As some of you know, shortly after my arrival in the Bush, I met someone at my first teacher inservice. She’s from a nearby village and when the district brought us back to the district office for training the next week, we decided to try a relationship – though neither of us knew exactly what it would look like or how it would work.
Well, it has been about 5 weeks now and I can clue you in on how a relationship in the Bush works. It looks quite a bit different from a normal relationship – in fact, it probably resembles internet dating in quite a few ways.
First, there are (usually) nightly instant messenger sessions to answer the all important questions that people apart usually want to know, “How was your day?” and “What have you been thinking about?” It’s an instant messenger conversation because long distance phone calls are expensive and besides, neither of us has a telephone. VHF handsets, which are common for communication in the region, can’t cover the 40 miles between the two villages, nor do we want everyone within the range of the radios listening in on idle chitchat and personal conversations. Usually, nighttime conversations are multi-tasked with cooking, cleaning or working on lesson plans.
Then, maybe once a week, usually on Friday evenings, we find two or three hours to set aside and actually talk to hear each other. Usually, I’m reminded of what a poor substitute text is for voice – so many nuances and feelings simply aren’t conveyed through words and emoticons alone. Unfortunately, copper doesn’t carry the conversation, instead it goes over an internet program called Skype, a voice-over-ip or internet telephone system – which is carried over our satellite links. And the delay between speaking and being heard is about a second, which results in a fair bit of talking over each other before someone realizes it and lets the other finish their thought.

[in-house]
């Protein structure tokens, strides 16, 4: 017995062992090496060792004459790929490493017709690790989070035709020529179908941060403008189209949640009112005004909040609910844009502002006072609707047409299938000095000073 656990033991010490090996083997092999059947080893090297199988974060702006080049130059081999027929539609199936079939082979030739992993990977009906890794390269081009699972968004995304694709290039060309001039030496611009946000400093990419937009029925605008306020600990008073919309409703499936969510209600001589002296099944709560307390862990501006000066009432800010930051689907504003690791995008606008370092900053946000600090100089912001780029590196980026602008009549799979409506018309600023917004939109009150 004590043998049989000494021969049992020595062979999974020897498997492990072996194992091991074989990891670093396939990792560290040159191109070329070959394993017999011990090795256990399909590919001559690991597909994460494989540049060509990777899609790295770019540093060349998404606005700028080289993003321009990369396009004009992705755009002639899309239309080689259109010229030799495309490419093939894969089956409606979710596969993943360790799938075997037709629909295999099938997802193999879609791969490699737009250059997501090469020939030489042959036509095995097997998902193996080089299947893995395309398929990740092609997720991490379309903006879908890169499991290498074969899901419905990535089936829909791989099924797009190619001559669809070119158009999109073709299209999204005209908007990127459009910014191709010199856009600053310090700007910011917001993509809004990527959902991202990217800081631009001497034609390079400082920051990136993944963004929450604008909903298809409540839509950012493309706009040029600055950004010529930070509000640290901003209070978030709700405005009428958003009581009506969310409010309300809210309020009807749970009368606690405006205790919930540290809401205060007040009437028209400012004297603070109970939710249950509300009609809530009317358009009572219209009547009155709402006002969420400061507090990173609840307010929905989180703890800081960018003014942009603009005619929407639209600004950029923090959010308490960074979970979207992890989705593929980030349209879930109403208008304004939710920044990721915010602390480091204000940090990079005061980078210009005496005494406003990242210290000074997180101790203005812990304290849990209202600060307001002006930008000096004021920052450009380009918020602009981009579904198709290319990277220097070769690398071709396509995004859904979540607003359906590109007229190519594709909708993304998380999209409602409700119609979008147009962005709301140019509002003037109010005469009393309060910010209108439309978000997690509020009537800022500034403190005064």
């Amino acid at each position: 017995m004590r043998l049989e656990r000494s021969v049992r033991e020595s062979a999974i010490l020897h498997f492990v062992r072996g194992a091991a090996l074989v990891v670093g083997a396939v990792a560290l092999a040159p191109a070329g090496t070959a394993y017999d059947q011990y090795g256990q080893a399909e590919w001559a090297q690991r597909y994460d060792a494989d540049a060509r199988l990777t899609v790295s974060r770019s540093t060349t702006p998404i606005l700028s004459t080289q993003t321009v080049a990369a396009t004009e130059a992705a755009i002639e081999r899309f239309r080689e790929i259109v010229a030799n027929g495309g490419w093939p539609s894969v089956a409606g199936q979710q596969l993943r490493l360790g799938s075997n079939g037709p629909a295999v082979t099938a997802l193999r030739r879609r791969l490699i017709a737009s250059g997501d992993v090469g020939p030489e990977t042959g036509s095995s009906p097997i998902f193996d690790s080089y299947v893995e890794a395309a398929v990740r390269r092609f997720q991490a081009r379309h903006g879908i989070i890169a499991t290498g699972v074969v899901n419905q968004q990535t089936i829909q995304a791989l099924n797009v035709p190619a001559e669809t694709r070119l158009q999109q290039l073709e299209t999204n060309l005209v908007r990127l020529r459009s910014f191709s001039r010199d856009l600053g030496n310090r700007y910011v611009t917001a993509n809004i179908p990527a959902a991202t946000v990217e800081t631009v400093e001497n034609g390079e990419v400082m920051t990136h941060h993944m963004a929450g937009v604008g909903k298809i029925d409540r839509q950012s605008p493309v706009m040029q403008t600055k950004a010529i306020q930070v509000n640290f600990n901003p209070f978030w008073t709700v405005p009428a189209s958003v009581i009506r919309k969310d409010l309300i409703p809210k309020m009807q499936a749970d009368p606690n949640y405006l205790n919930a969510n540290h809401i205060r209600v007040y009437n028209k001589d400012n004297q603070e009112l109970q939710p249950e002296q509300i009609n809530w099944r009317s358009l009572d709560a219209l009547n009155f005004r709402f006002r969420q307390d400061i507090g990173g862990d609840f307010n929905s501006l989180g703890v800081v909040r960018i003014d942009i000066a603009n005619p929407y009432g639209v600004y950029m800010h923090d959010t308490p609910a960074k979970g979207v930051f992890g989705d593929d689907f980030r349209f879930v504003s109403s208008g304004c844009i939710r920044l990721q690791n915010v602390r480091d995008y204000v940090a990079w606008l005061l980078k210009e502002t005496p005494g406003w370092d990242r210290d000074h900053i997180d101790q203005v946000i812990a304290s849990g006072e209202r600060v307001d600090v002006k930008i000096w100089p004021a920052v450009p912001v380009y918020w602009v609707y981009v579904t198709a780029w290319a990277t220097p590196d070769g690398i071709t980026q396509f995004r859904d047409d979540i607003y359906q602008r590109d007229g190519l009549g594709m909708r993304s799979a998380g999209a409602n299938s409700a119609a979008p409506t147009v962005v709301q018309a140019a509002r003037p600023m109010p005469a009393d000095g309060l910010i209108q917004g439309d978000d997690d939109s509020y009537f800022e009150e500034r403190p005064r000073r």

This week – we did something new. A video dinner date using Skype. And like my mentor teacher told me the experience would be, it was one of the highlights of my week. (Along with a reminder that I haven’t had a haircut in almost two months now.) Hopefully this becomes part of our routine as it’s a better substitute for actually seeing one another regularly that we’ve found.
Before coming to the Bush, I never really thought that 40 miles would be long distance. It’s less than an hour’s drive most places – here it is a 6ish hour window of time when the plane might show up, if the weather is good, followed by a 20 minute flight. That’s after forking out $160-$200 for the plane tickets. In a lot of ways, that 40 miles is more like 400. Come winter though, snow and ice will cover the landscape and Norton Sound and I’ll be able to snowmachine there and see her instead. It is odd to think of winter as the season of mobility and travel opportunities, but that’s life in the Alaskan Bush.